Orphan Heroes. There are legions of orphans in the heroic world, a tradition that goes back to Moses, Oedipus, and Hercules. The orphan status intensifies the secret identity theme but also reflects an existentialist form of individualism. Without families, "we are all alone. We fight our own battles, make our own rules, defy those who would destroy us" (70-71). The Incredibles film of 2004, which appeared after Fingeroth's book was written, cleverly plays with this idea by showing how difficult it is for a superhero (Mr. Incredible) to be embedded in a family and work situation. Thus, the orphan with superpowers becomes the ultimate American individualist.
The Amazon Pattern. In exploring the difference between the relatively mediocre success of the Wonder Woman character (1942-present) and the smash celebrity of television's Buffy the Vampire Slayer (1997-2003), the author suggests a gradual evolution in public taste for the female heroic. Buffy built upon the success of Ripley in Alien (1979), Sarah Conner in The Terminator (1984), and Lara Croft in the Tomb Raider games (1996-present). Although all these characters have been scripted by men, the heroines have become liberated from earlier restrictions on feminine expression: "This new archetype is ... allowed to cry and wear makeup and heels, and still credibly take on the most powerful forces of villainy. And she does not have to be evil to be powerful" (93, emphasis in original). Fingeroth takes some wellaimed whacks at scholars Lawrence and Jewett (Myth of the American Superhero 2002), who paid insufficient attention to this important set of developments.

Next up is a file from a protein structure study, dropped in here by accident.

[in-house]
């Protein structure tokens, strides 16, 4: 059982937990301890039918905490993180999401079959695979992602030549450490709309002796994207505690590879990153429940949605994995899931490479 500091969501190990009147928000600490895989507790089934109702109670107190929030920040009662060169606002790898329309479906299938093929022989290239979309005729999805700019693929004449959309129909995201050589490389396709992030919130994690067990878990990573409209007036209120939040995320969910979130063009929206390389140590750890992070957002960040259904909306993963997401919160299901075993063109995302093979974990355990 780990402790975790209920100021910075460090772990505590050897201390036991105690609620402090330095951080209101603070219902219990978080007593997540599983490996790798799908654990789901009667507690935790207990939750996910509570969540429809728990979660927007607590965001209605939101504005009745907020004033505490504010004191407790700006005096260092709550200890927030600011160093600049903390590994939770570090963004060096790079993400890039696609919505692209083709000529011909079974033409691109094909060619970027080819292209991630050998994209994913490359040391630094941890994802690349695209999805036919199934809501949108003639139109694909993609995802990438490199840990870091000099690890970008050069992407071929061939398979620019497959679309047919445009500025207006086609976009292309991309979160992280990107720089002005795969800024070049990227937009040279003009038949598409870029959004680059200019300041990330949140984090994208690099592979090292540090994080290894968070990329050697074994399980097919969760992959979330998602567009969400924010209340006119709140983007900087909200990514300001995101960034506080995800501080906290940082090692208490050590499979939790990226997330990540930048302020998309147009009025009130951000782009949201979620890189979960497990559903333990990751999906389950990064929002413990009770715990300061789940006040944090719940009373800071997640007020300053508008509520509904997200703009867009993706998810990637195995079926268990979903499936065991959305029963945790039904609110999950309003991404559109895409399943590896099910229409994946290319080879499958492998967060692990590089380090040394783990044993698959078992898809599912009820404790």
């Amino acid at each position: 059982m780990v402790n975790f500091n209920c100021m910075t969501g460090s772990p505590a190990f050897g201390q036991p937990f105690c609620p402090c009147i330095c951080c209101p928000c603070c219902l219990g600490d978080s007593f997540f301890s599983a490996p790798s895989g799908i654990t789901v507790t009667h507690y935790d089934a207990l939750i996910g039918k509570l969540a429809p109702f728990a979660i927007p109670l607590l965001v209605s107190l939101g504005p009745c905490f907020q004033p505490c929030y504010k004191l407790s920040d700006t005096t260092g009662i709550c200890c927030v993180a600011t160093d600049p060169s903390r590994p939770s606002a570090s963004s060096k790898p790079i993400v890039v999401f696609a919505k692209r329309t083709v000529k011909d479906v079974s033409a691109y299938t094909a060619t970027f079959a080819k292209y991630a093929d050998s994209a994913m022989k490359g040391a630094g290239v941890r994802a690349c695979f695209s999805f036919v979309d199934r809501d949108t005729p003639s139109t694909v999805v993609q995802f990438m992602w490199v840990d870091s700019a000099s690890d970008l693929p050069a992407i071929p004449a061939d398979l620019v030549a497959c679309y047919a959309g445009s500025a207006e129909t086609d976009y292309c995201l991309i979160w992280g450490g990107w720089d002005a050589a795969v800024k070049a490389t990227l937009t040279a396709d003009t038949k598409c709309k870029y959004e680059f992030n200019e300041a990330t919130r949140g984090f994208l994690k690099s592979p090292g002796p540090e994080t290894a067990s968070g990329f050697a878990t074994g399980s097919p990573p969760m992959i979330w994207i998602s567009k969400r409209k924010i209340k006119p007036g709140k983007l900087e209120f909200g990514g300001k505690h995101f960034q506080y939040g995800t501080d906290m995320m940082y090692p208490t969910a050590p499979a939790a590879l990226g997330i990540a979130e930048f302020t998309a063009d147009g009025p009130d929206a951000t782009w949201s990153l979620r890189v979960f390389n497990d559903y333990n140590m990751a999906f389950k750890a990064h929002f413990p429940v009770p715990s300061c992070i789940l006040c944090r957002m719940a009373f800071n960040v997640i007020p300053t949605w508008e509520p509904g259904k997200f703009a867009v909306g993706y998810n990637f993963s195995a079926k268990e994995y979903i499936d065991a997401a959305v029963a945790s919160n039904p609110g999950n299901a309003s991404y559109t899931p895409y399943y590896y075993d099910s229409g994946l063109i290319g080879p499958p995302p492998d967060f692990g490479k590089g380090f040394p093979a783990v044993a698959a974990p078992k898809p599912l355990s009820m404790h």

The Family Pattern. Fingeroth sees a tension in popular culture between a longing for individuality and wanting to belong to a group that affirms one's worth as a member of it. This motivation makes attractive "a family of freaks" possessing special powers-especially if their powers result from a tragic, deforming accident: "You need a surrogate family, one composed of those the world has abused and persecuted the way you have been all your life. Especially in adolescence, the romantic notion of belonging to a persecuted minority ... has great appeal" (107). The X-Men, the Fantastic Four, and the Justice League fit this pattern. Fingeroth believes that with family relationships in rapid transition, the notion of highly special individuals forced by fate to live together has special resonance.
Driven by Anger. Fingeroth, who wrote some of the Hulk episodes for Marvel Comics, describe "the engine of rage and entitlement" that differentiates figures like Daredevil, Batman, Elektra, the Punisher, and Wolverine from the centered and friendly "do-gooders" such as Superman. In addition to indulging the fantasy of unrestrained rage, the raging superheroes gain their idealistic dimension by seeming to fight, as Fingeroth suggests of the Wolverine, "for every persecuted mutant. ... He kills for our sins. And it is good" (136).